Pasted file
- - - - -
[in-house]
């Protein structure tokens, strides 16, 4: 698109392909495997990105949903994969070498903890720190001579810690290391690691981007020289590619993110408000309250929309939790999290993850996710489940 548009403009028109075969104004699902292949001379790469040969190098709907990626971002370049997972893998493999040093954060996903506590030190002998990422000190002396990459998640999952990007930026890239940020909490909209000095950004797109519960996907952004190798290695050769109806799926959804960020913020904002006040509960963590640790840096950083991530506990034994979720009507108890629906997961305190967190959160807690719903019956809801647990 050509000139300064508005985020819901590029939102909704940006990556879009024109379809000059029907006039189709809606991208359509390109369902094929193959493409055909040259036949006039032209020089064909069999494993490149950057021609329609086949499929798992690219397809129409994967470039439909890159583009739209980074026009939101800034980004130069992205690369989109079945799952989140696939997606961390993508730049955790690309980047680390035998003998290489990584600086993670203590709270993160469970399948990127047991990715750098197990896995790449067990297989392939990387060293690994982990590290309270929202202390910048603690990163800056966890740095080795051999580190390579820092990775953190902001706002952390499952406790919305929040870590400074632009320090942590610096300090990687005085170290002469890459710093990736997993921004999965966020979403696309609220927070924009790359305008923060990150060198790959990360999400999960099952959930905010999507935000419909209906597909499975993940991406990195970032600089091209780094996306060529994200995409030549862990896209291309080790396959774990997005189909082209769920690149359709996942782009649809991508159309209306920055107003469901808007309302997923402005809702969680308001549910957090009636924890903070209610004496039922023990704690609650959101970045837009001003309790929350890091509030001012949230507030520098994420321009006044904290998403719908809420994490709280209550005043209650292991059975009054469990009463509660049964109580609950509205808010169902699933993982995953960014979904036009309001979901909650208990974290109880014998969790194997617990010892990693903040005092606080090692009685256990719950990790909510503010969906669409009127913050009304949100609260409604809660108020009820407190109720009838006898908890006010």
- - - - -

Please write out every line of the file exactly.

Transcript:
[in-house]
């Protein structure tokens, strides 16, 4: 698109392909495997990105949903994969070498903890720190001579810690290391690691981007020289590619993110408000309250929309939790999290993850996710489940 548009403009028109075969104004699902292949001379790469040969190098709907990626971002370049997972893998493999040093954060996903506590030190002998990422000190002396990459998640999952990007930026890239940020909490909209000095950004797109519960996907952004190798290695050769109806799926959804960020913020904002006040509960963590640790840096950083991530506990034994979720009507108890629906997961305190967190959160807690719903019956809801647990 050509000139300064508005985020819901590029939102909704940006990556879009024109379809000059029907006039189709809606991208359509390109369902094929193959493409055909040259036949006039032209020089064909069999494993490149950057021609329609086949499929798992690219397809129409994967470039439909890159583009739209980074026009939101800034980004130069992205690369989109079945799952989140696939997606961390993508730049955790690309980047680390035998003998290489990584600086993670203590709270993160469970399948990127047991990715750098197990896995790449067990297989392939990387060293690994982990590290309270929202202390910048603690990163800056966890740095080795051999580190390579820092990775953190902001706002952390499952406790919305929040870590400074632009320090942590610096300090990687005085170290002469890459710093990736997993921004999965966020979403696309609220927070924009790359305008923060990150060198790959990360999400999960099952959930905010999507935000419909209906597909499975993940991406990195970032600089091209780094996306060529994200995409030549862990896209291309080790396959774990997005189909082209769920690149359709996942782009649809991508159309209306920055107003469901808007309302997923402005809702969680308001549910957090009636924890903070209610004496039922023990704690609650959101970045837009001003309790929350890091509030001012949230507030520098994420321009006044904290998403719908809420994490709280209550005043209650292991059975009054469990009463509660049964109580609950509205808010169902699933993982995953960014979904036009309001979901909650208990974290109880014998969790194997617990010892990693903040005092606080090692009685256990719950990790909510503010969906669409009127913050009304949100609260409604809660108020009820407190109720009838006898908890006010």